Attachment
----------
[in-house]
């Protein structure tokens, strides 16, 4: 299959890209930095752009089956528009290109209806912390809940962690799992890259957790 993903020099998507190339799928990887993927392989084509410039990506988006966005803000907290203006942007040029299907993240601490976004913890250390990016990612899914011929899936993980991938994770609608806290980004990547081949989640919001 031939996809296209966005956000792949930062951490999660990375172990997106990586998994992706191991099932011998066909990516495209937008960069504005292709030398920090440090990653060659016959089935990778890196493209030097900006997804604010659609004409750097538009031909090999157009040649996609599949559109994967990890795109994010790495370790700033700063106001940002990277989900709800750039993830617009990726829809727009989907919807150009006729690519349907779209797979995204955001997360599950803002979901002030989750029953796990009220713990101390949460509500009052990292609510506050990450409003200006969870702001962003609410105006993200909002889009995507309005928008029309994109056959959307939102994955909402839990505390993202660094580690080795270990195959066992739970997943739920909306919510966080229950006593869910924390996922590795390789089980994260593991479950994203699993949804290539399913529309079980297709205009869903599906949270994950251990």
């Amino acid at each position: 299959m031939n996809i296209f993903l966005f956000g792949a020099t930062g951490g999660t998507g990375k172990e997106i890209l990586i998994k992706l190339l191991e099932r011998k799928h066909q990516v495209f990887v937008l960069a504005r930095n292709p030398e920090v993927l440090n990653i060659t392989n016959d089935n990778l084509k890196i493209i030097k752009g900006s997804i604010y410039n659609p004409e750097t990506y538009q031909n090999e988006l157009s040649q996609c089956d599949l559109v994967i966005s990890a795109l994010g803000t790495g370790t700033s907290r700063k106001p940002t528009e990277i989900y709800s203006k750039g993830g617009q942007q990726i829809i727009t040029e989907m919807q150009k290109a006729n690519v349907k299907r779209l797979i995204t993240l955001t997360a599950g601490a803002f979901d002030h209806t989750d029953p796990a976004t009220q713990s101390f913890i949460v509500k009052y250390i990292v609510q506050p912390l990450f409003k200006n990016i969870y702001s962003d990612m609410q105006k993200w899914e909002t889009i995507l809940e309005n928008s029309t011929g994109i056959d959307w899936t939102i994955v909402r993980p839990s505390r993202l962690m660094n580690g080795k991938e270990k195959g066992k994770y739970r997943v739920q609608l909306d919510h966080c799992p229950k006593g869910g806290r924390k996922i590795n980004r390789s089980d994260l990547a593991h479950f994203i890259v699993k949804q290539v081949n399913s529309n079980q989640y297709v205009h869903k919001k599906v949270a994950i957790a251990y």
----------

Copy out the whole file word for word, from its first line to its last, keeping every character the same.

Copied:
[in-house]
């Protein structure tokens, strides 16, 4: 299959890209930095752009089956528009290109209806912390809940962690799992890259957790 993903020099998507190339799928990887993927392989084509410039990506988006966005803000907290203006942007040029299907993240601490976004913890250390990016990612899914011929899936993980991938994770609608806290980004990547081949989640919001 031939996809296209966005956000792949930062951490999660990375172990997106990586998994992706191991099932011998066909990516495209937008960069504005292709030398920090440090990653060659016959089935990778890196493209030097900006997804604010659609004409750097538009031909090999157009040649996609599949559109994967990890795109994010790495370790700033700063106001940002990277989900709800750039993830617009990726829809727009989907919807150009006729690519349907779209797979995204955001997360599950803002979901002030989750029953796990009220713990101390949460509500009052990292609510506050990450409003200006969870702001962003609410105006993200909002889009995507309005928008029309994109056959959307939102994955909402839990505390993202660094580690080795270990195959066992739970997943739920909306919510966080229950006593869910924390996922590795390789089980994260593991479950994203699993949804290539399913529309079980297709205009869903599906949270994950251990």
């Amino acid at each position: 299959m031939n996809i296209f993903l966005f956000g792949a020099t930062g951490g999660t998507g990375k172990e997106i890209l990586i998994k992706l190339l191991e099932r011998k799928h066909q990516v495209f990887v937008l960069a504005r930095n292709p030398e920090v993927l440090n990653i060659t392989n016959d089935n990778l084509k890196i493209i030097k752009g900006s997804i604010y410039n659609p004409e750097t990506y538009q031909n090999e988006l157009s040649q996609c089956d599949l559109v994967i966005s990890a795109l994010g803000t790495g370790t700033s907290r700063k106001p940002t528009e990277i989900y709800s203006k750039g993830g617009q942007q990726i829809i727009t040029e989907m919807q150009k290109a006729n690519v349907k299907r779209l797979i995204t993240l955001t997360a599950g601490a803002f979901d002030h209806t989750d029953p796990a976004t009220q713990s101390f913890i949460v509500k009052y250390i990292v609510q506050p912390l990450f409003k200006n990016i969870y702001s962003d990612m609410q105006k993200w899914e909002t889009i995507l809940e309005n928008s029309t011929g994109i056959d959307w899936t939102i994955v909402r993980p839990s505390r993202l962690m660094n580690g080795k991938e270990k195959g066992k994770y739970r997943v739920q609608l909306d919510h966080c799992p229950k006593g869910g806290r924390k996922i590795n980004r390789s089980d994260l990547a593991h479950f994203i890259v699993k949804q290539v081949n399913s529309n079980q989640y297709v205009h869903k919001k599906v949270a994950i957790a251990y």